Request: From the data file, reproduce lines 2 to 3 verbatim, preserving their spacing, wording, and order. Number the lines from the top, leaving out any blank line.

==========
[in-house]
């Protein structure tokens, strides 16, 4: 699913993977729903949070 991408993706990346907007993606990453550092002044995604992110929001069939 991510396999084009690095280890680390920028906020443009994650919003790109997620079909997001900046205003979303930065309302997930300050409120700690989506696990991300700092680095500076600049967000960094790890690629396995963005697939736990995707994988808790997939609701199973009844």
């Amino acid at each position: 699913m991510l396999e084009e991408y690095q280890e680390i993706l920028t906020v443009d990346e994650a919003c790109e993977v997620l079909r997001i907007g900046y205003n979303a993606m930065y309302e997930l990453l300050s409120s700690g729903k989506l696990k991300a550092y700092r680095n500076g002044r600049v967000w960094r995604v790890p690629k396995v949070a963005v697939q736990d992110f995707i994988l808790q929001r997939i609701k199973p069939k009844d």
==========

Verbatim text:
């Protein structure tokens, strides 16, 4: 699913993977729903949070 991408993706990346907007993606990453550092002044995604992110929001069939 991510396999084009690095280890680390920028906020443009994650919003790109997620079909997001900046205003979303930065309302997930300050409120700690989506696990991300700092680095500076600049967000960094790890690629396995963005697939736990995707994988808790997939609701199973009844």
């Amino acid at each position: 699913m991510l396999e084009e991408y690095q280890e680390i993706l920028t906020v443009d990346e994650a919003c790109e993977v997620l079909r997001i907007g900046y205003n979303a993606m930065y309302e997930l990453l300050s409120s700690g729903k989506l696990k991300a550092y700092r680095n500076g002044r600049v967000w960094r995604v790890p690629k396995v949070a963005v697939q736990d992110f995707i994988l808790q929001r997939i609701k199973p069939k009844d």